6 Health Benefits of Snacking on Pumpkin Seeds

Pepitas for the win!

Until now, your only interaction with pumpkin seeds might be scooping them as you carve a Halloween pumpkin or prepare an epic holiday pie. But you might want to reconsider before you toss those insides into the trash (or compost).

"Pumpkin seeds are one of the foods I categorize almost medicinally because of all their benefits," says Carolyn Brown, M.S., R.D., co-founder of Indigo Wellness Group. Pumpkin seeds (often sold in stores as pepitas) offer a broad and seriously impressive range of health benefits from reducing stress to improving fertility.

As it turns out, pumpkin seeds aren't the only seed that packs a superstar nutritional punch. "Seeds are powerhouses that you can actually grow an entire plant from," explains Brown. "They have so many nutrients, and oftentimes they're even more nutrient-dense than nuts." Intrigued? Keep reading to learn the top health benefits of pumpkin seeds and how you can incorporate them into your diet.

Top Pumpkin Seed Nutrition Facts

01 of 06

Improve Stress, Sleep, and Mood

Pumpkin seeds are an excellent source of magnesium, which Brown calls our "chill-out mineral" because of the important role it plays in regulating our stress response system. "Magnesium helps promote relaxation and deep restorative sleep by maintaining healthy levels of GABA, a neurotransmitter that calms the body and mind," explains Charlotte Martin M.S., RDN, author of The Plant Forward Solution.

Pumpkin seeds also contain tryptophan, an amino acid that helps with sleep. While more research is needed, high-tryptophan foods (like pumpkin seeds) are believed to help remedy depression, according to Amy Shapiro, M.S., R.D., CDN, and founder of Real Nutrition.

02 of 06

Contain Micronutrients and Antioxidants

Magnesium isn't the only nutrient that pumpkin seeds supply. "Pumpkin seeds are a good source of potassium, manganese, iron, zinc, and copper, and one serving can supply 14 to 42 percent of the daily target for these micronutrients," says Shapiro.

These key vitamins and nutrients help with everything from promoting skin and bone health (thank you, manganese and vitamin E) to energy production thanks to iron and copper. Zinc supports vision health and immunity, and potassium aids cardiovascular health.

As if that weren't enough, the mighty seeds also have antioxidants that protect cells from free radicals, according to Shapiro. The World Health Organization (WHO) even announced pumpkin seeds as the best food to eat to obtain zinc and magnesium, which has made their popularity as a healthy snack skyrocket.

03 of 06

Provide a Great Source of Fiber

"Pumpkin seeds have about 2 grams of fiber per 1-ounce serving, which is really important for getting things moving in our bodies," says Brown. The plant-based fiber in pumpkin seeds comes paired with dietary lignans, which help reduce the risk of breast cancer and the growth of prostate cancer.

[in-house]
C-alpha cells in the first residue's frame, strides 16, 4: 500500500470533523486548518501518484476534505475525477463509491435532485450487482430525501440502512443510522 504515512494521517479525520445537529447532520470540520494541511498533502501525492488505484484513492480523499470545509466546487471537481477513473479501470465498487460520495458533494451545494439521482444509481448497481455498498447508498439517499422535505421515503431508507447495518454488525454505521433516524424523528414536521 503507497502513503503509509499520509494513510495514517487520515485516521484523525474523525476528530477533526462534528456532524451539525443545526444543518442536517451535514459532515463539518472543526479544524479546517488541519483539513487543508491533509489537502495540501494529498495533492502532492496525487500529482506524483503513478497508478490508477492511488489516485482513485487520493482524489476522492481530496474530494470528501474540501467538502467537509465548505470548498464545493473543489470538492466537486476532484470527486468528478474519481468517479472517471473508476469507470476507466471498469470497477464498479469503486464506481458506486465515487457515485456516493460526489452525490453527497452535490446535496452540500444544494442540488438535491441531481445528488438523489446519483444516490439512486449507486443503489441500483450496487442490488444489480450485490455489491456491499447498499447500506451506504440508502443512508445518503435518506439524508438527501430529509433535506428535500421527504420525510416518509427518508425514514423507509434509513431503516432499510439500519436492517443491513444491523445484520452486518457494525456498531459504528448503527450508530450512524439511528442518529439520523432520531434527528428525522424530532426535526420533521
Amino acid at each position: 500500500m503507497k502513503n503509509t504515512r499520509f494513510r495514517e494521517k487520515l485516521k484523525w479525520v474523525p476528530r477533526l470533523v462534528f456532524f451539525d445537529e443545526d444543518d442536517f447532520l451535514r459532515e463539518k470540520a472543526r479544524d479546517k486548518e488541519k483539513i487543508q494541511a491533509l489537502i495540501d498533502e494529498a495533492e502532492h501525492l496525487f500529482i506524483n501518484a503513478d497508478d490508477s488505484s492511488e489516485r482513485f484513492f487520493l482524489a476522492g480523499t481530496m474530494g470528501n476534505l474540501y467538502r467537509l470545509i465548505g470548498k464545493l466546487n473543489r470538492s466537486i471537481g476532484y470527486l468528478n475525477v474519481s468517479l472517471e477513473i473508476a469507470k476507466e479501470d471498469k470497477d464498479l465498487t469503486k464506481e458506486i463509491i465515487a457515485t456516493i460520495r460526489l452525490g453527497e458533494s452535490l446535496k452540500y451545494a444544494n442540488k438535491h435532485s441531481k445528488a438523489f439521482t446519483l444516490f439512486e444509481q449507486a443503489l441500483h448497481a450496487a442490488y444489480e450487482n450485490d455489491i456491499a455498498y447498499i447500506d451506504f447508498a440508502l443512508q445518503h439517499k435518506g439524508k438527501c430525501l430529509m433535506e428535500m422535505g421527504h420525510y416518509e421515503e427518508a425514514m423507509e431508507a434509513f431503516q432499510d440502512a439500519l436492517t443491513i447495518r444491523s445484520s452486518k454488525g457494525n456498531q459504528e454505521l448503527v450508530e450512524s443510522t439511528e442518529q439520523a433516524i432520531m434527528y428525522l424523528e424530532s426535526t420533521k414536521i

If high-fiber foods cause you gastrointestinal distress, Shapiro recommends eating shelled varieties (such as pepitas).

04 of 06

Contain Heart-Healthy Fats

"Pumpkin seeds are a good source of alpha-linolenic acid (ALA)—the plant-based, unsaturated omega-3 fat that evidence suggests may reduce heart disease risk," says Martin. She explains that the fiber in the seeds may also help lower cholesterol levels, blood pressure, and inflammation, all of which play a role in heart health.

05 of 06

Help With Male Fertility

We already mentioned that pumpkin seeds are a good source of zinc, but there's more to this micronutrient than just immune support. "Zinc is also really important for hormone health, especially for men's hormones and sperm health," explains Brown. "Low zinc levels are associated with lower sperm quality and an increased risk of infertility in men." By including good sources of zinc every day, men can take steps to protect and improve their fertility.

06 of 06

Can Flush Parasites

Parasites might not be something that you've spent much time thinking about, but Brown has seen the number of people with parasites increasing recently, and it's worth mentioning the role that pumpkin seeds can play here. "There's a compound in pumpkin seeds called cucurbitacin that helps get rid of tapeworms and roundworms," she explains.

If you suspect that you have a parasite, you should go to the doctor to confirm, but eating raw pumpkin seeds can help flush the parasites out.

The Best Ways to Eat Pumpkin Seeds

A serving of pumpkin seeds is considered 1 ounce, or a little less than a 1/4 cup. To reap many of the benefits listed above, aim to consume that amount three to four times a week. Listen to your body, though: If you start experiencing gastrointestinal distress, cut your portion size down.

Want to supercharge the health benefits? Brown recommends buying sprouted seeds or sprouting at home, which helps break down and metabolize the fibers and nutrients, making them more available for your body.

Both raw or roasted versions are generally good, but Brown suggests reading ingredient labels well. "If you're going for roasted seeds, either make them yourself at home using a high-quality oil, like avocado, coconut, or olive oil. If you're buying, avoid seeds roasted with vegetable oils and with added sugars."

Wondering how to start to include more of these little wonders into your diet? Shapiro recommends toasting pumpkin seeds in a dry (no oil) saute pan and adding them to salads or soups for an added crunch, or baking them into muffins or crackers. Martin suggests replacing pine nuts in pesto with pumpkin seeds or using them to top a warm bowl of oatmeal. Or, follow Brown's advice to blend them into a seed butter (similar in taste and texture to a sunflower seed butter) or add raw or roasted pumpkin seeds to a trail mix of dried fruit, nuts, and other seeds.

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